As our climate warms, ice melting from glaciers around the world is one of main causes of sea-level rise. As well as being a major contributor to this worrying trend, the loss of glacier ice also poses a direct threat to hundreds of millions of people relying on glacier runoff for drinking water and irrigation. With monitoring mountain glaciers clearly important for these reasons and more, new research, based on information from ESA’s CryoSat mission, shows how much ice has been lost from mountain glaciers in the Gulf Alaska and in High Mountain Asia since 2010.
Monitoring glaciers globally is a challenge because of their sheer number, size, remoteness, and rugged terrain they occupy. Various satellite instruments offer key data to monitor change, but one type of spaceborne sensor – the radar altimeter – has seen limited use over mountain glaciers.
Traditionally, satellite radar altimeters are used to monitor changes in the height of the sea surface and changes in the height of the huge ice sheets that cover Antarctica and Greenland. They work by measuring the time it takes for a radar pulse transmitted from the satellite to reflect from Earth’s surface and return to the satellite. Knowing the exact position of the satellite in space, this measure of time is used to calculate the height of the surface below.
However, the footprint of this type of instrument is generally too coarse to monitor mountain glaciers. ESA’s CryoSat pushes the boundaries of radar altimetry and a particular way of processing its data – swath processing – makes it possible to map glaciers in fine detail.
A paper published recently in The Cryosphere describes how scientists used CryoSat to investigate ice loss in the Gulf of Alaska and High Mountain Asia.
They found that between 2010 and 2019, the Gulf of Alaska lost 76 Gt of ice per year while High Mountain Asia lost 28 Gt of ice per year. These losses are equivalent to adding 0.21 mm and 0.05 mm to sea level rise per year, respectively.
Livia Jakob, from Earthwave, explains, “One of the unique properties of this dataset is that we can look at ice trends at exceptionally high resolution in space and time. This enabled us to discover changes in trends, such as the increased ice loss from 2013 onwards in parts of the Gulf of Alaska, which is linked to climatic changes.”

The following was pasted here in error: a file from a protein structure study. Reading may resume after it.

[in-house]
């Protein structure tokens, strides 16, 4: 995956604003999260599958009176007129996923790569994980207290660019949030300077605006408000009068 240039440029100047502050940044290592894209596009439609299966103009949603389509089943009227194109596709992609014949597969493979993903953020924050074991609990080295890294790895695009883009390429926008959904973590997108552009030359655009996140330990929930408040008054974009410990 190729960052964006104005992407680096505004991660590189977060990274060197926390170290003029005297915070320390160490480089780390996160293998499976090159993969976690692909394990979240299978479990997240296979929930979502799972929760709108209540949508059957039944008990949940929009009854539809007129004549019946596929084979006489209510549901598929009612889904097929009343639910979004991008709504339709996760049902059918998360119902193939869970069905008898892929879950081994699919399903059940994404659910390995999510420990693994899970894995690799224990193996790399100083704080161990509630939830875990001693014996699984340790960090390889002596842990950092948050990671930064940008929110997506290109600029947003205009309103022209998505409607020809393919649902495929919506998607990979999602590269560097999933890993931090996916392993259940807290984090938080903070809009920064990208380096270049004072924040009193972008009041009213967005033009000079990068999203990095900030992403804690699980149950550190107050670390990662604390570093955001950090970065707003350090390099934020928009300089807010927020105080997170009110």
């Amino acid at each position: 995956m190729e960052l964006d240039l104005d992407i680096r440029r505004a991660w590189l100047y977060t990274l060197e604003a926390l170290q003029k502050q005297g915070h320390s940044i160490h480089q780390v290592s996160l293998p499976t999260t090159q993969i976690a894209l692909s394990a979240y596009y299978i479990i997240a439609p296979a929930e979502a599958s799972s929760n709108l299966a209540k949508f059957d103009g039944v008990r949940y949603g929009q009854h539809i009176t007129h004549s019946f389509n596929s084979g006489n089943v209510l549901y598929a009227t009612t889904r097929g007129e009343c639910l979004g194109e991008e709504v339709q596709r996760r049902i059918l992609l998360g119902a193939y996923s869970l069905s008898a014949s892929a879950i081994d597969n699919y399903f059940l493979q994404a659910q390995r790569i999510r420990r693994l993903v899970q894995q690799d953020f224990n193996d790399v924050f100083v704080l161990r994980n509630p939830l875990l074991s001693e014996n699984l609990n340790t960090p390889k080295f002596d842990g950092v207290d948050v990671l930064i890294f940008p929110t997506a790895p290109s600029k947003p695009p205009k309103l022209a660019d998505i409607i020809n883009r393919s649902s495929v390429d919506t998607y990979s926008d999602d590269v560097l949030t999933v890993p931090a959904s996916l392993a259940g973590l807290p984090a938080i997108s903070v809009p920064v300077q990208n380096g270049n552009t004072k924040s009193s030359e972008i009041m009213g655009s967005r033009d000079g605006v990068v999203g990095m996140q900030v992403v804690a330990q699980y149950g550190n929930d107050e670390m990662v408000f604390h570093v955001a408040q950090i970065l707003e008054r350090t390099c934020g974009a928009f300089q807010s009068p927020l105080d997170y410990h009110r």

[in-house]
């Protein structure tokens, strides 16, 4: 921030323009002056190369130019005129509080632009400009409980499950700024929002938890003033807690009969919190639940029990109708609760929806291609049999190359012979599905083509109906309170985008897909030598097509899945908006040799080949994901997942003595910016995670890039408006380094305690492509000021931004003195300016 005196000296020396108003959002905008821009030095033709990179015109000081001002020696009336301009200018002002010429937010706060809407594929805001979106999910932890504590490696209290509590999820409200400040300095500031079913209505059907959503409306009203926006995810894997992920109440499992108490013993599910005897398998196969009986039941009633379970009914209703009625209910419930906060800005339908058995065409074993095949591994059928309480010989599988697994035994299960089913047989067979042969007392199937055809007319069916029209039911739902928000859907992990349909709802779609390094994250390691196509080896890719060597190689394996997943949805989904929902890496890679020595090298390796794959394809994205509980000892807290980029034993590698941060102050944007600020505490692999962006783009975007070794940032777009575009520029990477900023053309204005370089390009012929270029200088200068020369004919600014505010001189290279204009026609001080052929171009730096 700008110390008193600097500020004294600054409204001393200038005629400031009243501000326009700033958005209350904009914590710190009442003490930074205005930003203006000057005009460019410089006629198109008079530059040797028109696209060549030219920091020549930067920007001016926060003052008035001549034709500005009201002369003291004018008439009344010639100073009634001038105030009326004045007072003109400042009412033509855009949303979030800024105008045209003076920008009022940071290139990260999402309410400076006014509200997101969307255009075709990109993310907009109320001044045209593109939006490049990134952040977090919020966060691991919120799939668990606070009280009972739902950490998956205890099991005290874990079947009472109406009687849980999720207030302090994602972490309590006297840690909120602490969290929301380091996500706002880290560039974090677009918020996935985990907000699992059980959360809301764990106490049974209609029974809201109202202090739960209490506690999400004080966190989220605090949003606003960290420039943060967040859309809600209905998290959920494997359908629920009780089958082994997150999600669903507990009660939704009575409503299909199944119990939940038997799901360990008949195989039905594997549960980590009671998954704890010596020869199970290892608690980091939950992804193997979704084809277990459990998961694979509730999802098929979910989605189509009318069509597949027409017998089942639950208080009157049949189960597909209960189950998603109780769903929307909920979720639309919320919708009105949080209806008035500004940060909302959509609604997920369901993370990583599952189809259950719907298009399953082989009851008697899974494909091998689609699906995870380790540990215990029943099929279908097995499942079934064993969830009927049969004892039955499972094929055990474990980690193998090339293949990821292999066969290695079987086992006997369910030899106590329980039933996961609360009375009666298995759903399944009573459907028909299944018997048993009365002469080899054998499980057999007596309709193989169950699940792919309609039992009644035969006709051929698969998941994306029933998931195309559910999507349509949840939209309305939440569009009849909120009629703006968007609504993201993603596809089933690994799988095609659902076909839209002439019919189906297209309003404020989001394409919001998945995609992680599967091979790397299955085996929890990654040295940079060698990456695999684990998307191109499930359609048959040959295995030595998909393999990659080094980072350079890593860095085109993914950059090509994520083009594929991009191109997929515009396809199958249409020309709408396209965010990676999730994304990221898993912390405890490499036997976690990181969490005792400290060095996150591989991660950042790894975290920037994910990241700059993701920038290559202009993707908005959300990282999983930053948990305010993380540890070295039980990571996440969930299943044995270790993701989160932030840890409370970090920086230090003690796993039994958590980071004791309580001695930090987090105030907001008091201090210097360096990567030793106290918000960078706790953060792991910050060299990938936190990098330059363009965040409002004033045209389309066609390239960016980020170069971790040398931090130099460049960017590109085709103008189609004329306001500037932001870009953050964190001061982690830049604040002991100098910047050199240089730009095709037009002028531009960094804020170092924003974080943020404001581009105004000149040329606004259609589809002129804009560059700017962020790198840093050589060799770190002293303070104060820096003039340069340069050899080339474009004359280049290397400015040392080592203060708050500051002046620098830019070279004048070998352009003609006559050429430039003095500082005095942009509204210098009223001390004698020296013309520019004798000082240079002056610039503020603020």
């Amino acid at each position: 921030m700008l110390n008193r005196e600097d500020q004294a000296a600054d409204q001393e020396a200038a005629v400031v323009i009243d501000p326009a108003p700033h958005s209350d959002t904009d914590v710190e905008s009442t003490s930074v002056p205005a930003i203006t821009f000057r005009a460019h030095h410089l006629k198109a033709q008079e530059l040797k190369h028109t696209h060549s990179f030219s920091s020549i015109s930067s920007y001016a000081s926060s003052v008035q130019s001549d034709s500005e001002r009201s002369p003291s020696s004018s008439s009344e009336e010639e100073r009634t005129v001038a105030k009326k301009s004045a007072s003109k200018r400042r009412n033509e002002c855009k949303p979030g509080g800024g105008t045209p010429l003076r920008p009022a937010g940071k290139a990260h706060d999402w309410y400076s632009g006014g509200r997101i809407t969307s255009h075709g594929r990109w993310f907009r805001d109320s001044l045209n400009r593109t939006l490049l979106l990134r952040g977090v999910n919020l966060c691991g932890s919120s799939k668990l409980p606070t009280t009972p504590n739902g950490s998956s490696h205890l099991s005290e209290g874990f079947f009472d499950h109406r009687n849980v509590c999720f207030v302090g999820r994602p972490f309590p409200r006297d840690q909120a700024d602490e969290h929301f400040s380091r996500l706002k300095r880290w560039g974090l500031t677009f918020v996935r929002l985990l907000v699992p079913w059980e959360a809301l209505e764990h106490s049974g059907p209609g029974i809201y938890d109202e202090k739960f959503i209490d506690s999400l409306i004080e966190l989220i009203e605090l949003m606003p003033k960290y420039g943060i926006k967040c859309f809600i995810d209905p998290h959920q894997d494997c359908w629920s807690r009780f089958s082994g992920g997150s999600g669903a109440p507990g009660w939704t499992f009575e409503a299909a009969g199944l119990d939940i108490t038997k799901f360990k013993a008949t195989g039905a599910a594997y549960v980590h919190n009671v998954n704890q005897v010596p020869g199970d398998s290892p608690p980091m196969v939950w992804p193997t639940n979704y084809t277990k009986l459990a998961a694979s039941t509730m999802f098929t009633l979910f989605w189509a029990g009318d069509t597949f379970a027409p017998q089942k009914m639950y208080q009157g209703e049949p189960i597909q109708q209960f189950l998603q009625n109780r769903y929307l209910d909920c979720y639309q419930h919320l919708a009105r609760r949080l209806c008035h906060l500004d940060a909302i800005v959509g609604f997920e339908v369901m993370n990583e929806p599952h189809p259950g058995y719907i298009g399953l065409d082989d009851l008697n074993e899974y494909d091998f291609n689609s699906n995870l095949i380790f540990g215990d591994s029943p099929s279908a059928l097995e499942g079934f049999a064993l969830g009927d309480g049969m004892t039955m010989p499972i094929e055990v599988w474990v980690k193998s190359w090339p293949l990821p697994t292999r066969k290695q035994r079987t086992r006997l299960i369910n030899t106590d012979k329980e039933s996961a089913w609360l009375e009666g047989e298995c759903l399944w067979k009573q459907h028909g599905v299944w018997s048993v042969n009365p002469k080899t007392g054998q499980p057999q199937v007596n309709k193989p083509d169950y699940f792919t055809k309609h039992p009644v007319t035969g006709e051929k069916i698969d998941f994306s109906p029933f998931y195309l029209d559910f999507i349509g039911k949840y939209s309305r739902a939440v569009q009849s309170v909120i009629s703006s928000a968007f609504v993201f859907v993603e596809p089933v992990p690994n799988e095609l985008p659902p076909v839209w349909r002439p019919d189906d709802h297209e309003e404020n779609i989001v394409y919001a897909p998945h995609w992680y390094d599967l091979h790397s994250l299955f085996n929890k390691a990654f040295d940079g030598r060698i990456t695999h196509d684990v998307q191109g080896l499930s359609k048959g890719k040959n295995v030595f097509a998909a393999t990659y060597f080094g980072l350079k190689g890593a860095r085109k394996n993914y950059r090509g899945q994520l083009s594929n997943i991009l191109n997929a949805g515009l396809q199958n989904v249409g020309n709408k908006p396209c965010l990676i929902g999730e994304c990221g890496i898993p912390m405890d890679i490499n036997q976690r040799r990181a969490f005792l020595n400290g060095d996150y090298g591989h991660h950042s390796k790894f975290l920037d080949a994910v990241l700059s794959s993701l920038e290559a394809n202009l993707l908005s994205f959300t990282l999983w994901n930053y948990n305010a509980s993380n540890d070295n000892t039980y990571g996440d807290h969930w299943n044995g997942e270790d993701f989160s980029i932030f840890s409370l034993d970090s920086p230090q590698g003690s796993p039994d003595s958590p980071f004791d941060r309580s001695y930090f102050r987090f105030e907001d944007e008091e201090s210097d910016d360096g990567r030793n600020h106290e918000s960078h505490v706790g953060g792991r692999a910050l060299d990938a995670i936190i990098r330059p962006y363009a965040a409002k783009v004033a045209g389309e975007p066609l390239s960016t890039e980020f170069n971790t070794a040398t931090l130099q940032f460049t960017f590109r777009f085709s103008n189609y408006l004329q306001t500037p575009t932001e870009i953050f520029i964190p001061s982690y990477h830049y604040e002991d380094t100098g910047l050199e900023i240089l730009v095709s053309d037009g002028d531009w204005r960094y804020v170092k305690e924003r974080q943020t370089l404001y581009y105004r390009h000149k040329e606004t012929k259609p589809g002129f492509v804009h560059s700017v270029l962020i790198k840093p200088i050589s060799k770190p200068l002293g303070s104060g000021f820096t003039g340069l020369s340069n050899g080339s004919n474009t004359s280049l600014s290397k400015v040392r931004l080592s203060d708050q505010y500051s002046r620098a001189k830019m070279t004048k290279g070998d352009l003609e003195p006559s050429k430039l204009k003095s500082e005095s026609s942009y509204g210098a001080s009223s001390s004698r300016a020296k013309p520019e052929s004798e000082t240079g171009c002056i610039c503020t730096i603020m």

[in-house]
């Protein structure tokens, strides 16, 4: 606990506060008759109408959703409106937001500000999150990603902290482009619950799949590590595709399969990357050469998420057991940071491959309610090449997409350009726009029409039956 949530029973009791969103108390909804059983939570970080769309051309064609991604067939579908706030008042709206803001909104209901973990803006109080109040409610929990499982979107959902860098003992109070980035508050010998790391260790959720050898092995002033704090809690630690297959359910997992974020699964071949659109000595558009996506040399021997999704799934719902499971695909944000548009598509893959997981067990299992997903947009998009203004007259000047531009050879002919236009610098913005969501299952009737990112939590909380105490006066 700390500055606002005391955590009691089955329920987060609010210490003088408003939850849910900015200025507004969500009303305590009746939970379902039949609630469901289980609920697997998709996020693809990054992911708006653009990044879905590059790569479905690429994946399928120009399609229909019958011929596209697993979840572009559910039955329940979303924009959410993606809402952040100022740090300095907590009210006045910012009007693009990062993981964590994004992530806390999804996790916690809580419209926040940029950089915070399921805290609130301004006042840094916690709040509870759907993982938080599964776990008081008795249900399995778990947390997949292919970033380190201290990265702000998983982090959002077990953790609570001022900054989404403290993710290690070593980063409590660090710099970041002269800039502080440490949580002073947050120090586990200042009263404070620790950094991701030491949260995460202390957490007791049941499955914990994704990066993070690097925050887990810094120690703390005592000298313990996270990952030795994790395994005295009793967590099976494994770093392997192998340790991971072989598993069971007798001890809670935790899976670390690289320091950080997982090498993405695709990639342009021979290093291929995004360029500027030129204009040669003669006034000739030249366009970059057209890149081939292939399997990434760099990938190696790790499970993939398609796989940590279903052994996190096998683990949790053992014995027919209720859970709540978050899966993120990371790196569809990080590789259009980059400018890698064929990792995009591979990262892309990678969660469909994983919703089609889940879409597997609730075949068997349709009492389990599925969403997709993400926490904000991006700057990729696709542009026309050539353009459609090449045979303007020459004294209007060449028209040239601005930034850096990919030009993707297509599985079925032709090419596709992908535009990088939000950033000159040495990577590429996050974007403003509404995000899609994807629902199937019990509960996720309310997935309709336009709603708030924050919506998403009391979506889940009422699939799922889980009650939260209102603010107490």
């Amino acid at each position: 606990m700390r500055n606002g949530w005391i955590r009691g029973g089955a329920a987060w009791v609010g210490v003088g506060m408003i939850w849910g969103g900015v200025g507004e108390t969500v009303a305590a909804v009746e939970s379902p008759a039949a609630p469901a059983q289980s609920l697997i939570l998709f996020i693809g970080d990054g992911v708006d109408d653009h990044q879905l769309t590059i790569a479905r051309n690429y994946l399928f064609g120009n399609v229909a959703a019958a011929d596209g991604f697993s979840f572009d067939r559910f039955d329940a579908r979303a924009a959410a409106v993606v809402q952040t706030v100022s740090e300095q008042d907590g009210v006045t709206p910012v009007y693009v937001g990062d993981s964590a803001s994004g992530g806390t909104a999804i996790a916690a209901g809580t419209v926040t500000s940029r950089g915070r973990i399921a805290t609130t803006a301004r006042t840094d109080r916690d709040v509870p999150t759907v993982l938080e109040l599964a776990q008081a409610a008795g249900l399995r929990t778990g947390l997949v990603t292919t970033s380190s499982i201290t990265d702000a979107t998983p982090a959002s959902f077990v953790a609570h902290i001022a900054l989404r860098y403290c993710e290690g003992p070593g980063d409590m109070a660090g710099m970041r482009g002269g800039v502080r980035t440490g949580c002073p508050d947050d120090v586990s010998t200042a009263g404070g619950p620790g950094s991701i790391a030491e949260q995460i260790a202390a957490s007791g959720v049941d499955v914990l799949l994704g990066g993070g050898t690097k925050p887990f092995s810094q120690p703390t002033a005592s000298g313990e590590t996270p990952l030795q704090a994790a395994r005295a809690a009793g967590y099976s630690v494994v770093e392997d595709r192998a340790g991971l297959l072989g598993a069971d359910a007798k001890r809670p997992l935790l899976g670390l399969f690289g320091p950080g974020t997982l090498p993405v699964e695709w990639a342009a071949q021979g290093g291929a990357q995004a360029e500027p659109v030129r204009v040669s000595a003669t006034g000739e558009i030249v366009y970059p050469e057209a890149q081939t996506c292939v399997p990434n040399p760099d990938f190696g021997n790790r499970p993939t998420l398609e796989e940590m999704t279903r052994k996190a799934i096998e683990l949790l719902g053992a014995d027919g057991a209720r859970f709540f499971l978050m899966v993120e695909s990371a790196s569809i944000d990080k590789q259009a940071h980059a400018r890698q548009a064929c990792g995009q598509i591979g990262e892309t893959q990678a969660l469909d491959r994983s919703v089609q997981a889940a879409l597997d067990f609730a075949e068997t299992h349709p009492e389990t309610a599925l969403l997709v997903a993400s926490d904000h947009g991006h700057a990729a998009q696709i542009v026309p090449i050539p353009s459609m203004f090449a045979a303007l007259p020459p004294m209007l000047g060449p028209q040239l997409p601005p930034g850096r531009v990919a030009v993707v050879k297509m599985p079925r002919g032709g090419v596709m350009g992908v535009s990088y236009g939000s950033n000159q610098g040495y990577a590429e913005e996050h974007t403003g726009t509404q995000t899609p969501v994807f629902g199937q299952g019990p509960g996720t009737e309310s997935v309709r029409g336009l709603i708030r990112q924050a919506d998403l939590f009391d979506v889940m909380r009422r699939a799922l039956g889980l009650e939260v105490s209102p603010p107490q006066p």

The study, which was carried out through ESA’s Science for Society program, also shows that almost all regions have lost ice, with the exception of the Karakoram-Kunlun area in High Mountain Asia, a phenomenon known was the “Karakoram anomaly.”
Noel Gourmelen, from the University of Edinburgh, said, “It is astonishing to think that over last decade alone, both regions have lost 5% of their volume of ice. What CryoSat has accomplished also is astonishing. While glaciers were a secondary objective of the mission, few would have thought it possible to use radar altimetry in regions with extremely complex topography like High Mountain Asia and the Gulf of Alaska.
“But thanks to a brilliant altimeter design, dedicated support from ESA, and many years of research by the community, interferometric radar altimeters are now part of the toolset to monitor glacier change globally.”
This research, as well as that published in a related paper covering the entire Arctic region apart from Greenland, demonstrates that this unique high-resolution radar altimetry dataset can provide crucial information to better quantify and understand glacier changes on a global scale. This also opens up possibilities to monitor glaciers globally with satellites such as the planned CRISTAL mission, part of the expansion of Europe’s Copernicus program.
Reference: “Spatially and temporally resolved ice loss in High Mountain Asia and the Gulf of Alaska observed by CryoSat-2 swath altimetry between 2010 and 2019” by Livia Jakob, Noel Gourmelen, Martin Ewart and Stephen Plummer, 14 Apr 2021, The Cryosphere.